“This post contains affiliate links, and I will be compensated if you make a purchase after clicking on my links.”
Members of Iran’s Parliament have proposed new legislation that will make buying, selling, walking, or allowing a dog into your home a crime, punishable with arrest, 74 lashes, and possible fines, as well as confiscation of the dog.
Dog ownership has long been frowned upon in Iranian and Islamic cultures, particularly by those who say having a dog ‘poses a cultural problem,’ and displays ‘blind imitation of the vulgar Western culture’, according to Al Arabiya.
The proposed bill also says that owning a dog as a pet harms Islamic culture due to the dogs’ ‘uncleanliness.’
If the bill passes, those that choose to continue owning dogs, and are caught with those dogs in public or living inside the home as pets will face fines of up to 100 million rials, or about $3500, plus 74 lashes.
Parts of the draft legislation read: “Anyone who takes a pet like a monkey or a dog in public and damages the Islamic culture or the health and tranquility of the people – particularly children and women, or attempts to buy or sell them, or keep them at their house, and not to act on the warnings issued by State Security Forces (police), would be fined between 10 to 100 million rials or would receive 74 lashes, plus the pet would be confiscated.”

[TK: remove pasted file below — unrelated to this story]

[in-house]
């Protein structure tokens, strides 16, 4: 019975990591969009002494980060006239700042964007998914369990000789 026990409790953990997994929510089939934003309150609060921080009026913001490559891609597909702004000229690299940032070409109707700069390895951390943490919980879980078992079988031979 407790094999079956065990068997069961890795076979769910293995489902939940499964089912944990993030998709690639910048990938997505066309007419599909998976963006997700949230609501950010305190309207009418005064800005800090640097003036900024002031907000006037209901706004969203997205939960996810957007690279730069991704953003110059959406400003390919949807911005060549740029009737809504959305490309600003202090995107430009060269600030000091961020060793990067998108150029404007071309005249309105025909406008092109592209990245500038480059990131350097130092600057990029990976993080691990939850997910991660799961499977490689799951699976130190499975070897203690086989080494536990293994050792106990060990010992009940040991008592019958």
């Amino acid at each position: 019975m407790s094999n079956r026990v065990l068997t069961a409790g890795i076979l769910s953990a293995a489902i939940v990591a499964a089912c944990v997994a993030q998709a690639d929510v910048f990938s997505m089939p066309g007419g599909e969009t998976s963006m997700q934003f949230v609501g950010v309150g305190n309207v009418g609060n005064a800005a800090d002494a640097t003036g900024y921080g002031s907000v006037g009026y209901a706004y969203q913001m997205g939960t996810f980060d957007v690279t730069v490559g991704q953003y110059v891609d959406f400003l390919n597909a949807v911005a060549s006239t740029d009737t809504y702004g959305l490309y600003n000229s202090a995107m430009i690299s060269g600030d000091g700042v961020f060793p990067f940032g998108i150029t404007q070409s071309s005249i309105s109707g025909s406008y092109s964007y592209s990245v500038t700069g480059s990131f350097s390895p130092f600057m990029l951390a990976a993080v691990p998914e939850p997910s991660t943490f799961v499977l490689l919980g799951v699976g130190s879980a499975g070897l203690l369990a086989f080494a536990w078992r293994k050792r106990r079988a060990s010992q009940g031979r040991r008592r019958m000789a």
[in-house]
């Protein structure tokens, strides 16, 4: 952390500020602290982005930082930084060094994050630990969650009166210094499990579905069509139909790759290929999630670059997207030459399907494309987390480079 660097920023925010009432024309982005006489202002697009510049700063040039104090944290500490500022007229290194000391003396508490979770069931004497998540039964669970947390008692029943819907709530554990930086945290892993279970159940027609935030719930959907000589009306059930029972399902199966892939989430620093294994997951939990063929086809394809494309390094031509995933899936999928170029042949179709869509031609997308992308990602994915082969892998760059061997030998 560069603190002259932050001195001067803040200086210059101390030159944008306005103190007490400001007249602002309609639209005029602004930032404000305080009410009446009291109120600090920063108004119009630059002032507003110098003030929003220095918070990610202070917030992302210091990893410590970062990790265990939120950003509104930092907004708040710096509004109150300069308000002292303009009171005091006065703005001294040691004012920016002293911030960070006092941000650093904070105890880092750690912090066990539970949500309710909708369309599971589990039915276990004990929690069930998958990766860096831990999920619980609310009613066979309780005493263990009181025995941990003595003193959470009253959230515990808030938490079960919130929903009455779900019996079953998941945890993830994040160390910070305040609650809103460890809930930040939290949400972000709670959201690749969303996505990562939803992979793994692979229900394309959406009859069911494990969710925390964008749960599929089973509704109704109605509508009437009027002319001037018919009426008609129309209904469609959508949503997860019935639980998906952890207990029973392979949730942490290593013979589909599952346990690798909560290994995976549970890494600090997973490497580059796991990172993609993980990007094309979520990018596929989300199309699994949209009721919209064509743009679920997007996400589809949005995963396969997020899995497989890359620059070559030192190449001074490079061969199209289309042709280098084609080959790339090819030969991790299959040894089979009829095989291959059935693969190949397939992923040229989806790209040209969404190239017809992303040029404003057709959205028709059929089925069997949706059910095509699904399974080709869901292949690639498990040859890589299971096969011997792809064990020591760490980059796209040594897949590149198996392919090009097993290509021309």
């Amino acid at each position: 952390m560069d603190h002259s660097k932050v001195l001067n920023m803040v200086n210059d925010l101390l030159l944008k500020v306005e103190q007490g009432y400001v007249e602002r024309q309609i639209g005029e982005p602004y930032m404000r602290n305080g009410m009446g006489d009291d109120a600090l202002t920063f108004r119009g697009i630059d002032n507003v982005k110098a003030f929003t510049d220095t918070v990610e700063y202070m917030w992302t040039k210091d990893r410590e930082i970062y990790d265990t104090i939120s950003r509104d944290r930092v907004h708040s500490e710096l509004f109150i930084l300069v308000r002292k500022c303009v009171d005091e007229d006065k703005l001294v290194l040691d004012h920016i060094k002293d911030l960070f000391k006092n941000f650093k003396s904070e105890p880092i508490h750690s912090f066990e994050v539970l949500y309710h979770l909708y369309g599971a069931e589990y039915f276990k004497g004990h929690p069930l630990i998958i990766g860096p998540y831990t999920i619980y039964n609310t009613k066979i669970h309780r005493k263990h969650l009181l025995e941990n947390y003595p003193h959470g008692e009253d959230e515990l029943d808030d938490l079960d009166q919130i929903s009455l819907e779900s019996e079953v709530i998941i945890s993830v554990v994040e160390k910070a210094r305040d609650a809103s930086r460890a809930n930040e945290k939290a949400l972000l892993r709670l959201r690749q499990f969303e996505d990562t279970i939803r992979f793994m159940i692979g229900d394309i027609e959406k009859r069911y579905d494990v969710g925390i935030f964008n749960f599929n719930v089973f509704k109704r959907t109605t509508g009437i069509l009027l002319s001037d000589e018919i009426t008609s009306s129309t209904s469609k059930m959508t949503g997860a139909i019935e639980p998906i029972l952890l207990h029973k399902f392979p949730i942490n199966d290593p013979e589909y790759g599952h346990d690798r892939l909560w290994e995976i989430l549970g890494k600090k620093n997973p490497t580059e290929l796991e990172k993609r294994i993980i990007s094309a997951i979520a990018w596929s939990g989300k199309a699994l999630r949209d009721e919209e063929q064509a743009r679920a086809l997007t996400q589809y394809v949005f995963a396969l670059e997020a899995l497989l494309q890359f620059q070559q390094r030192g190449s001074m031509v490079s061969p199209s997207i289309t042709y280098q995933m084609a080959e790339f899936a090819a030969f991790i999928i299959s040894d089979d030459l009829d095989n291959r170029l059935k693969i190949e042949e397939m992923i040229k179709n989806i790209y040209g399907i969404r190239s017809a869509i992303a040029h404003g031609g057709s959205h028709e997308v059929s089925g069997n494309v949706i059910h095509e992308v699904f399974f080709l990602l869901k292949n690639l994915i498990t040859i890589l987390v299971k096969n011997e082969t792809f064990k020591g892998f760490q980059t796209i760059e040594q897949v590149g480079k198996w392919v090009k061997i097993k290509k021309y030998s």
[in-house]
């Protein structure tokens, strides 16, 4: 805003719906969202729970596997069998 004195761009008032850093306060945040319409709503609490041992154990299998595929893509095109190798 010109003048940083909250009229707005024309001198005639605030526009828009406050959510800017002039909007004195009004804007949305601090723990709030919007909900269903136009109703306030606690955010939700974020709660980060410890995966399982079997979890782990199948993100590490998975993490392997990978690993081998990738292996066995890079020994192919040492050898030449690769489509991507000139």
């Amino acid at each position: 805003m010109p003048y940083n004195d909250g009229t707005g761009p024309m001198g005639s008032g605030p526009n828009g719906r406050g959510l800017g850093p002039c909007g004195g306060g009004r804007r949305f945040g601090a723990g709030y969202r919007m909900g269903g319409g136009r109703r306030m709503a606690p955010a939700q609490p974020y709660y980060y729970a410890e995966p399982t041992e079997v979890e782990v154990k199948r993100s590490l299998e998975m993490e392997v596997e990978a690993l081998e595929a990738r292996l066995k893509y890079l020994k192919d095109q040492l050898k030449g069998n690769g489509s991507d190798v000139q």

The dogs would then be confiscated and transported to a zoo or desert, with the dog’s owner responsible for any costs associated with transfer and keeping of the pet.
The law would exempt police officers, farm owners, sheep herders, and fisherman from any crime.
The proposed bill is not without resistance, however. Animal supporters reject the idea of suppressing freedoms and, in particular, the “crackdown on youth.” in the conservative country.
The National Council of Resistance of Iran said on its website: “The sporadic and politically motivated campaigns against dog ownership are aimed at further suppressing the youth and women in Iran who have, in past few weeks, held protests against the acid attacks on women that have been carried out by state-sponsored gangs.”
Lawmakers have long been trying to make dog ownership illegal, passing bans against traveling with dogs and arresting anyone found with a dog in their vehicle.
In 2010 Grand Ayatollah Naser Makarem Shirzi warned that dog ownership would lead to family corruption and damage societal values. ‘Many people in the West love their dogs more than their wives and children,’ he explained. All media advertisements about and for dogs and dog products have been banned since 2010.